Background: The body mass index (BMI) is a prognostic factor for chronic obstructive pulmonary disease (COPD). Despite its importance, little information is available regarding BMI alteration in COPD from a population-based study. We examined characteristics by BMI categories in the total and COPD populations in five Latin-American cities, and explored the factors influencing BMI in COPD.
Methods: COPD was defined as a postbronchodilator forced expiratory volume in the first second/forced vital capacity (FEV(1)/FVC) <0.70. BMI was categorized as underweight (< 20 kg/m(2)), normal weight (20-24.9 kg/m(2)), overweight (25.0-29.9 kg/m(2)), and obese (> or = 30.0 kg/m(2)).
Results: Interviews were completed in 5571 subjects from 6711 eligible individuals, and spirometry was performed in 5314 subjects. There were 759 subjects with COPD and 4555 without COPD. Compared with the non-COPD group, there was a higher proportion of COPD subjects in the underweight and normal weight categories, and a lower proportion in the obese category. Over one-half COPD subjects had BMI over 25 kg/m(2). No differences in BMI strata among countries were found in COPD subjects. Factors associated with lower BMI in males with COPD were aging, current smoking, and global initiative for chronic obstructive lung disease (GOLD) stages III-IV, whereas wheeze and residing in Santiago and Montevideo were associated with higher BMI. In females with COPD, current smoking, lower education, and GOLD stages II-IV were associated with lower BMI, while dyspnea and wheeze were associated with higher BMI.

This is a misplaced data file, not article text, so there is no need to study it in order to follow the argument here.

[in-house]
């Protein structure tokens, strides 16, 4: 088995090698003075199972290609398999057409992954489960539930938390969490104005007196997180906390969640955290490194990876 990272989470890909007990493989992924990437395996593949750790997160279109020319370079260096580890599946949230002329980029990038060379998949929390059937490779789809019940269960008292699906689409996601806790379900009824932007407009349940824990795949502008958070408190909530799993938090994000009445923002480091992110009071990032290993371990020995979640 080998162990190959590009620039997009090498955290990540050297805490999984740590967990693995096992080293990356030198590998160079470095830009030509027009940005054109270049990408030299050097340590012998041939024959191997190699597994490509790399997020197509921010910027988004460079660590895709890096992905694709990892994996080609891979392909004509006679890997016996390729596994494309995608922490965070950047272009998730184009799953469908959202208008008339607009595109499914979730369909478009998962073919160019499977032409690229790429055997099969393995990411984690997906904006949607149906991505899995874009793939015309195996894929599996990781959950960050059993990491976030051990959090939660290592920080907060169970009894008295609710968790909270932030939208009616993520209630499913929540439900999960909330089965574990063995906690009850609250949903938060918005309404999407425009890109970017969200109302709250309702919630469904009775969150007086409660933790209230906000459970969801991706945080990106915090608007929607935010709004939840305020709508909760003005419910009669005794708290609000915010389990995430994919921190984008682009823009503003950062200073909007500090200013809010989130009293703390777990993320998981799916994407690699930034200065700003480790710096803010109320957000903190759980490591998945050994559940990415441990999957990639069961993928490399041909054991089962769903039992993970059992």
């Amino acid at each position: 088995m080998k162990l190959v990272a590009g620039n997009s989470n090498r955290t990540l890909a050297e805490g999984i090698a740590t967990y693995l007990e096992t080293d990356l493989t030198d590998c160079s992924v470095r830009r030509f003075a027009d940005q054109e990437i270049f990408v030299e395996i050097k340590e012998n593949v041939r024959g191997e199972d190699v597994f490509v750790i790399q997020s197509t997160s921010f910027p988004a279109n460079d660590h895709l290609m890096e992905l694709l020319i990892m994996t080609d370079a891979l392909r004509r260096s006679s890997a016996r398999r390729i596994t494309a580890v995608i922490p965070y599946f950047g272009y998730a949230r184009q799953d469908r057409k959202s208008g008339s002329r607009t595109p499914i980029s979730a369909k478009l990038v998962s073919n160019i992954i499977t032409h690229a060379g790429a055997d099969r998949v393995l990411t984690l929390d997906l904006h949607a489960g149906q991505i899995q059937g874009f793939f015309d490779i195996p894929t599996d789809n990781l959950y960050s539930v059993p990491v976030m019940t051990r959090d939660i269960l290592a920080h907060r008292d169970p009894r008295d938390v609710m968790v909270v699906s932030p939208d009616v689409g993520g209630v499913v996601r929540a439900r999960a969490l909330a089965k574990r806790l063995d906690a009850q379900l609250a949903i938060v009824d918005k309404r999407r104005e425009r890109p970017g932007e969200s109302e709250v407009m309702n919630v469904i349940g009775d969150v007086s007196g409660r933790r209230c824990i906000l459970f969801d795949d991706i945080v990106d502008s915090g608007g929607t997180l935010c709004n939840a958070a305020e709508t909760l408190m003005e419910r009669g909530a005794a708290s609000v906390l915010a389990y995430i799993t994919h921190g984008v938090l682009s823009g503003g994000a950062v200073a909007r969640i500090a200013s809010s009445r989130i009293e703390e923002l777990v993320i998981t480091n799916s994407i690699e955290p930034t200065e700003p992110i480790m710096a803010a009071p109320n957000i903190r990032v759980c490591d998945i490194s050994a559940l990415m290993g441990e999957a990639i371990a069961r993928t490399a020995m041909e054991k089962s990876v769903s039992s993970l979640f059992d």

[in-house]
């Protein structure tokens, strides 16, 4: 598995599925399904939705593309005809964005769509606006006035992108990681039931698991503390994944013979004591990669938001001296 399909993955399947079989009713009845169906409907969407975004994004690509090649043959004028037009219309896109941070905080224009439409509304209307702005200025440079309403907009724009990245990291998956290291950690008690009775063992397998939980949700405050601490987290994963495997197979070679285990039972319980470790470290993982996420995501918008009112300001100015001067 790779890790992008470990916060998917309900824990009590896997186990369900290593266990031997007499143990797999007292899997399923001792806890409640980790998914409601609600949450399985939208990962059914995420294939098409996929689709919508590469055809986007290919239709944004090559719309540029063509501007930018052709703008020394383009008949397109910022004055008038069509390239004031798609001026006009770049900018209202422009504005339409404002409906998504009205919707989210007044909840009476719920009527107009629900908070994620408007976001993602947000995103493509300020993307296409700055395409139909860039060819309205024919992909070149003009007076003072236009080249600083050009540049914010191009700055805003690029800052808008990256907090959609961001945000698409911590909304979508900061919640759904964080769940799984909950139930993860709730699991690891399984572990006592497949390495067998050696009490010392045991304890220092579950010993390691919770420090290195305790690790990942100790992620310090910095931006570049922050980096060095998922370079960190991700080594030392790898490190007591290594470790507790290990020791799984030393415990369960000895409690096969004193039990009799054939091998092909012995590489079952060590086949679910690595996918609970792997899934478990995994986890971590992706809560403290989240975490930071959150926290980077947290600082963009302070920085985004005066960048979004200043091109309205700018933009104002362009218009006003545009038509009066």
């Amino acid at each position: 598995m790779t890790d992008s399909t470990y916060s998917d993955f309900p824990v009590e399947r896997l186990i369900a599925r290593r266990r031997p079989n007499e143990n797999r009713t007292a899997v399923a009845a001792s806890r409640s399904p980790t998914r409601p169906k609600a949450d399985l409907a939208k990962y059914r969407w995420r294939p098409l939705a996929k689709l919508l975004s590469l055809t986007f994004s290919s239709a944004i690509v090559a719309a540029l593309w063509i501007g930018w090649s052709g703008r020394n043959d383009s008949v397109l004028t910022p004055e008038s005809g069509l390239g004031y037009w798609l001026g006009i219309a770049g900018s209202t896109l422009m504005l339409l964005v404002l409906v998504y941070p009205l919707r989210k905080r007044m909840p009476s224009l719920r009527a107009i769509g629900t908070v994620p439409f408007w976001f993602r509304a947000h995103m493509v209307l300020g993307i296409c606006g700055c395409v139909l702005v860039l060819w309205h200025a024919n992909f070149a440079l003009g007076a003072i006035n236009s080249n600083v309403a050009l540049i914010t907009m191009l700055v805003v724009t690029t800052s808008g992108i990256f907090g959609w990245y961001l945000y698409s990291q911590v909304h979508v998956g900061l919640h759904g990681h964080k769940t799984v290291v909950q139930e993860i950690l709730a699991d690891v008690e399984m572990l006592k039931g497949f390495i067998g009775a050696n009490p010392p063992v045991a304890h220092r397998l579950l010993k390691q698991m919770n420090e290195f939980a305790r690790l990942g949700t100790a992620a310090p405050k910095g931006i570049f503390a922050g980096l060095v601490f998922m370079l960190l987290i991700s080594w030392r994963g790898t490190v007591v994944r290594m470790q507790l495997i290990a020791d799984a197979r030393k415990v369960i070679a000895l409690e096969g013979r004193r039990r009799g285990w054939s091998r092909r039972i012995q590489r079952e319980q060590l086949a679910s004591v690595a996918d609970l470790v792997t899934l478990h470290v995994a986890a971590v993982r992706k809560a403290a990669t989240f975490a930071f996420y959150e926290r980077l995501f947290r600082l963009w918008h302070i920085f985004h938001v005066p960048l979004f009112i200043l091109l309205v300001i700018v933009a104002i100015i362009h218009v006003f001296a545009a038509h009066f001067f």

Conclusions: BMI alterations are common in COPD with no significant differences among countries. Current smoking, age, GOLD stages, education level, residing in Santiago and Montevideo, dyspnea and wheeze were independently associated with BMI in COPD.